This summer, we’ve all seen the rise, fall and bold reimagining of a number of big-name brands. But what’s in a name anyway, asks Stephen Holmes, and what could it mean for the products you and your team design?
The summer of 2023 has seen brands resurrected, reboosted and entirely undone. It’s been a veritable showcase of how, with the right backing, a new product can succeed while another might flounder.
The bigger the brand, the more impact that the flipchart dweebs from the marketing department are likely to have on the product development process. A branding disaster can kill even the best design, but with all that has happened recently, does this still ring true?
At the midway point of 2023, the branding rulebook looked to have been torn up by some of the biggest names around. Meta – provider of such gold as your racist uncle’s Facebook-based conspiracy theories and your old schoolfriend’s holistic vegan travelogue on Instagram – launched Threads, a platform that’s basically one squiggle away from being Twitter.
However, because these products are essentially free software, users simply adopted yet another social media platform onto their mobile devices.
In response to this, seemingly at the behest of its capricious owner Elon Musk, Twitter didn’t so much rebrand its clear visual identity, but stuck the crosshairs on it.
X, the new name for Twitter, is little more than a minimalist Unicode symbol, with everything else blacked-out. It’s teenage-angst graphic design at its most blatant, but to date, the platform continues to offer the same old functionality.
Did this draw in new users, or encourage more loyalty to the brand among existing ones? Neither, if we’re honest. We all still call it Twitter – even the BBC qualifies any mention of X in its reporting with the words “formerly Twitter.”
Another example: the new football-based video game from EA Sports may have lost its brand licensing from the sport’s governing body, but it will forever be known as ‘FIFA’ among players, however much money is thrown at a glitzy redesign.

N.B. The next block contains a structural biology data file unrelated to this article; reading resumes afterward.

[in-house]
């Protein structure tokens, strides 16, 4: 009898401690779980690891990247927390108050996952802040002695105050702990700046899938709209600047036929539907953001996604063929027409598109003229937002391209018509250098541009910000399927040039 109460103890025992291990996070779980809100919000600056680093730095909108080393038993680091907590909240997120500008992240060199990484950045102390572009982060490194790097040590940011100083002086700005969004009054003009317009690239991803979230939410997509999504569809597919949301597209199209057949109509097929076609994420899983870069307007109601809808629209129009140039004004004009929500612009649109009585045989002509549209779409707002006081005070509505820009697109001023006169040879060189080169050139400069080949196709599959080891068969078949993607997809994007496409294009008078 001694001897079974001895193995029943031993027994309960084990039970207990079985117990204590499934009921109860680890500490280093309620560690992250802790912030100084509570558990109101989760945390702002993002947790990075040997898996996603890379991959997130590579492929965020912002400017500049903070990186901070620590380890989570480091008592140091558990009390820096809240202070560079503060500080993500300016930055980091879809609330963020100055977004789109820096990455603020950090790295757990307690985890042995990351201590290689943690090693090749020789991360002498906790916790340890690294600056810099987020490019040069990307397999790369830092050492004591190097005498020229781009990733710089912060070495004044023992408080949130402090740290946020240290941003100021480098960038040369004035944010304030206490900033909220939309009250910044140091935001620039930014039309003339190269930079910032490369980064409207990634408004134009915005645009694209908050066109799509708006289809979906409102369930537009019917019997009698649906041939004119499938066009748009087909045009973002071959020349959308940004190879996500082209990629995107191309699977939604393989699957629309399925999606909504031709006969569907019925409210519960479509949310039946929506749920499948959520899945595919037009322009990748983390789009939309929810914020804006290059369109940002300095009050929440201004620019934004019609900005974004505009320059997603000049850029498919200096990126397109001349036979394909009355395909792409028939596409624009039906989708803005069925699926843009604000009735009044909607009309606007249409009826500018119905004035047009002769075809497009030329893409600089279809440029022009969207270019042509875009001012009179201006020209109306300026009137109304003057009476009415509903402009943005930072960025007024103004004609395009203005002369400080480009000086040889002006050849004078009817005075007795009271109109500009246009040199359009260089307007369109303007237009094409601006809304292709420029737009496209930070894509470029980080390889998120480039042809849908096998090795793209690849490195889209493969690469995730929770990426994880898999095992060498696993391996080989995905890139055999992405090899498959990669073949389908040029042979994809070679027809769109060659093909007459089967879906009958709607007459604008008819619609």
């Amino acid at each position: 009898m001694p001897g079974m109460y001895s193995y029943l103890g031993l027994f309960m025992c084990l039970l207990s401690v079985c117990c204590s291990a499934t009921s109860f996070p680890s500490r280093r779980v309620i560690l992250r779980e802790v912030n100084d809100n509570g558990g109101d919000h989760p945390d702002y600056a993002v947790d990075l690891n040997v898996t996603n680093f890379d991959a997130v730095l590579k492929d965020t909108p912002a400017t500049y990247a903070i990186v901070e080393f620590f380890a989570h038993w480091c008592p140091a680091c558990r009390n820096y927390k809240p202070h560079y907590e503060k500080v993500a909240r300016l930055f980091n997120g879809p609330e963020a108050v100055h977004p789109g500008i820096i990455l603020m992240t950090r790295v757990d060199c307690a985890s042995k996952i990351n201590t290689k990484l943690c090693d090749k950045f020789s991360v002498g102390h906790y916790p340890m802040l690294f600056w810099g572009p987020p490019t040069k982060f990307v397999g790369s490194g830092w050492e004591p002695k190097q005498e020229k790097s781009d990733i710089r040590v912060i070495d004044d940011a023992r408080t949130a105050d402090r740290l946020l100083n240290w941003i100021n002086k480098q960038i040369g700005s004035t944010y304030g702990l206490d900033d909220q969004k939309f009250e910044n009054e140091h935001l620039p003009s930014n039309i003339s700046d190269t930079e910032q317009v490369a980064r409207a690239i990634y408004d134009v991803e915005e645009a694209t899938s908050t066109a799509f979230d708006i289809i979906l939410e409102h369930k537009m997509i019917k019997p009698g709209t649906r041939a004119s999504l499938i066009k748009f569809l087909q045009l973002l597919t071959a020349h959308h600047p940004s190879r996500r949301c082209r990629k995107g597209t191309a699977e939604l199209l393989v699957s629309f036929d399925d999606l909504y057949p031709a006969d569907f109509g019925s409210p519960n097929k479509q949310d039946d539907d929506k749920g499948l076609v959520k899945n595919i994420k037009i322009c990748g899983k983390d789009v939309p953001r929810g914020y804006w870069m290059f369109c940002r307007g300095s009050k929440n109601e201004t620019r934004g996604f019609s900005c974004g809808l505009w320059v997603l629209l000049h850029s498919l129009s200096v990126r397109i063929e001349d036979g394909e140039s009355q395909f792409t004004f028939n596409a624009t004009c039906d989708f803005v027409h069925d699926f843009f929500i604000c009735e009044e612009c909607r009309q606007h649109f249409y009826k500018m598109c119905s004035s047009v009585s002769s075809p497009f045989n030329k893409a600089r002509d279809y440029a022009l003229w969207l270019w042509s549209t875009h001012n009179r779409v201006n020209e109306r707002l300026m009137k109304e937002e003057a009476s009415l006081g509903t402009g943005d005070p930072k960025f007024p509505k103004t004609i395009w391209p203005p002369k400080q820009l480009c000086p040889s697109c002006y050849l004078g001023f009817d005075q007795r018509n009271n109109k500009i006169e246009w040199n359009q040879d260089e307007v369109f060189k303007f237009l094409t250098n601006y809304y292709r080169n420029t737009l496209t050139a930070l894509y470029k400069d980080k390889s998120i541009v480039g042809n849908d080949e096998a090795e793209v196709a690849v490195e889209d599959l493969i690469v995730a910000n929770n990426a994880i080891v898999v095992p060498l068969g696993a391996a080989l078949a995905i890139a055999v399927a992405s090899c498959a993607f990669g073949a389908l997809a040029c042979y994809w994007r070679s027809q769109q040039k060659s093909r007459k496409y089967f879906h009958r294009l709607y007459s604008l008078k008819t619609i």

The flipside can be found in Habitat. Once a darling of British furniture design, the prestige brand founded by Sir Terence Conran is now just a logo slapped onto a natty bedside chest of drawers for sale from Argos.
The rulebook has well and truly been torn up. While megabrands chop and change, new challengers emerge every day
What all this tells me is that, while brand power continues to exist in the twenty-first century, brand loyalty is something that many companies still have a hard time figuring out.
Many people still hanker after familiar brands, ones that we all thought went to the dogs decades ago. The automotive industry, for example, loves to dig up a nostalgic badge or marque name from the past, dust it off and then create a new design ‘inspired’ by a legacy model.
A successful example of this has been the redesigned BMW Mini, which has been roaming our streets now for nearly as long as the original model, and conveying a sense of zippy, energetic, fun driving that its parent brand lacks.
Another BMW-owned brand hoovered up in the 1990s was Triumph Automotive, a marque so soiled by its late-century demise that you’d expect that nobody would dare resurrect it. Until now, that is — because London-based automotive design studio Makkina has recently designed a T25 concept with BMW’s blessing.
It’s a sleek roadster, based on the TR2 ‘Jabbeke’ land speed record holder of almost seven decades ago. With its gullwing doors and electric drive, will the concept be enough to light up interest in the Triumph name for a new generation, much as Mini did? Who knows?
A brand as powerful as Tesla is known to make acolytes foam at the mouth over a single rendering, and the original ‘new’ Mini concept had people queuing up to spend their money, so it’s always a possibility.
The rulebook has been well and truly torn up. While megabrands chop and change, new challenger brands seem to emerge from the woodwork every day, spurred on by crowdfunding, social media and the globalisation of trends, markets and manufacturing.
What remains is that once a consumer has invested in a physical product, it’s the quality of the item that is king, not what a label on it stands for – a factor that is often conspicuous by its absence in today’s marketing.
This article first appeared in DEVELOP3D Magazine
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